Spinach Leaves Turning Yellow/Brown or With Brown/White Spots, Is It Dying?

Spinach is a hardy green leafy plant that requires very little maintenance. They love the cold, so this is a great crop to grow in early spring and fall. In some areas, it’s even possible to continue growing your spinach right through the winter. 

There are some common problems that you can face when growing spinach, including spinach leaves turning yellow/brown or brown/white spots. 

We’re going to discuss common reasons for leaf discoloration, including: 

  • Nutrition
  • Pests
  • Disease
  • Poor growing conditions

Once you’re finished with this article, you’ll be ready to become a spinach growing champion, with bright leafy greens worthy of any horticultural society newsletter. Or at least as a new addition to your Insta story or garden blog. The point is, you’ll want to share your success!

Spinach Leaves Turning Yellow

Spinach leaves that are starting to turn yellow can have multiple causes, including malnutrition, diseases, pests, or improper growing conditions. 

Depending on the cause of the discoloration, you can reverse the damage using simple remedies. But in some cases, you might have to destroy your crops and start over. Let’s look at some common problems for yellowing leaves.

Malnutrition

Your soil needs balanced nutrition to grow healthy green spinach. Use a home testing kit like Luster Leaf 1601 Rapitest to check the nutritional levels of the dirt. Not only does this test check the pH levels, but also other crucial components like nitrogen and phosphorus. 

Spinach needs a pH level of 6.2-6.8, making it more acidic. Your plants will protest by turning yellow if your soil has too much alkaline, which causes a number higher than seven. 

You also need the proper combination of nitrogen, potassium, and phosphorus in your soil to prevent yellowing leaves. Nitrogen deficiency is a common cause of yellowing leaves. A lack of boron can also be the culprit. 

Compost is a natural way to balance the soil pH levels. But if you need to add more acid to your soil to bring the pH below 7, you can use lime, like Bonide Chemical Hydrated Lime. If your soil has too much alkaline, you can use coffee grounds.

Diseases

Spinach can contract multiple diseases, which can turn the leaves yellow. With many of these conditions, the damage is irreversible and requires you to destroy your infected plants, so the disease doesn’t spread.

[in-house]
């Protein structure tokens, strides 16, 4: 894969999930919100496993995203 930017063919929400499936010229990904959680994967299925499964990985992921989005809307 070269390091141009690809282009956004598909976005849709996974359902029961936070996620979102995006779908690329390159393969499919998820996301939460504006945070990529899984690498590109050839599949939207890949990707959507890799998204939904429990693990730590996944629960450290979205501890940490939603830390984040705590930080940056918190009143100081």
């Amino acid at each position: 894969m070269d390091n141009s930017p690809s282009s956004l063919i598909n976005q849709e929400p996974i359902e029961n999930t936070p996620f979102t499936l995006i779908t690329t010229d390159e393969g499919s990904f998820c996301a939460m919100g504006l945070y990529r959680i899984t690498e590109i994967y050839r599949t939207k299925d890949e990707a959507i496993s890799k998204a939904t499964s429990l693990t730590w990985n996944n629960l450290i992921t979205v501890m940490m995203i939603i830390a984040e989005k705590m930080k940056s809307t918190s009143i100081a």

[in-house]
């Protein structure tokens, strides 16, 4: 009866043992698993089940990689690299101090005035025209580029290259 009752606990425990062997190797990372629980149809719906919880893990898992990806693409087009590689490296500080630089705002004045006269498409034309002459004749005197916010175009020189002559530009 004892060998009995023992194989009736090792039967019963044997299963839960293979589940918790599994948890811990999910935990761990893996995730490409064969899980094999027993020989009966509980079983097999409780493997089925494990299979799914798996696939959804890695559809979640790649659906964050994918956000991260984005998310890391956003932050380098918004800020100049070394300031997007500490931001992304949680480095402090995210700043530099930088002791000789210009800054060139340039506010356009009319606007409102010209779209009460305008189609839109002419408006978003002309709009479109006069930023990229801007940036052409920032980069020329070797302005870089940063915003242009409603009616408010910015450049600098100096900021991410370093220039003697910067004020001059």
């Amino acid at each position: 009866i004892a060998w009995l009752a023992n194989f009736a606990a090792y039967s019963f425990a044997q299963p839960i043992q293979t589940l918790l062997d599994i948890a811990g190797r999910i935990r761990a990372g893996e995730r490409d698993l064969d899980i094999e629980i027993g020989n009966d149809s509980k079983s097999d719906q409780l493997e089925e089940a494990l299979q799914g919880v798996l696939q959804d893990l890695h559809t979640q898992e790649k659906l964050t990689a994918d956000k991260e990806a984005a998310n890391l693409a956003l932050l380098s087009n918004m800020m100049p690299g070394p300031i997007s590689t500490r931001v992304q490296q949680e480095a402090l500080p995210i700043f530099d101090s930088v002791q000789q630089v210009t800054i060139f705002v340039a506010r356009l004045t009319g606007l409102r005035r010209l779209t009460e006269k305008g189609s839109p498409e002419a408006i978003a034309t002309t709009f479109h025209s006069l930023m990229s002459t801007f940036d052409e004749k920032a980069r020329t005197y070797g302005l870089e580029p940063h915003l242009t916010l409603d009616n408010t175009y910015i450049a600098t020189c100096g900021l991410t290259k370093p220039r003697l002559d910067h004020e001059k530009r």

Mosaic Virus

Mosaic virus, also called blight, is a condition that starts with yellow leaves. As the disease progresses, the leaves become thin, curl inward, and have wrinkled distorted growth. 

This disease is transferred between plants by insects like leafhoppers, aphids, and cucumber beetles. There is no treatment for spinach that gets this disease, so once you diagnose it, you should destroy any infected plants to prevent further spreading.

Prevention is the best way to ensure your plants don’t end up with mosaic. Treat your plants with a safe vegetable insecticide such as Safer Brand Insect Killing Soap, which prevents insects like leafhoppers, aphids, and harlequin bugs. 

Beet Curly top

With Beet Curlytop disease, you’ll notice your spinach leaves starting to turn light green and then yellow, beginning with the younger leaves first. 

The leaves will also become curled and deformed with mottled patches of discoloration. The leaf veins become purpled while the texture becomes thick and stiff. You’ll even notice bending around the petioles. 

Leafhoppers transmit Curly Top during warm conditions. There is no cure, so you should destroy the infected crops, so the disease doesn’t spread to your healthy plants. Preventative measures such as keeping your garden clear of weeds and pests reduce the chances of your spinach contracting Curly top. 

Root Rot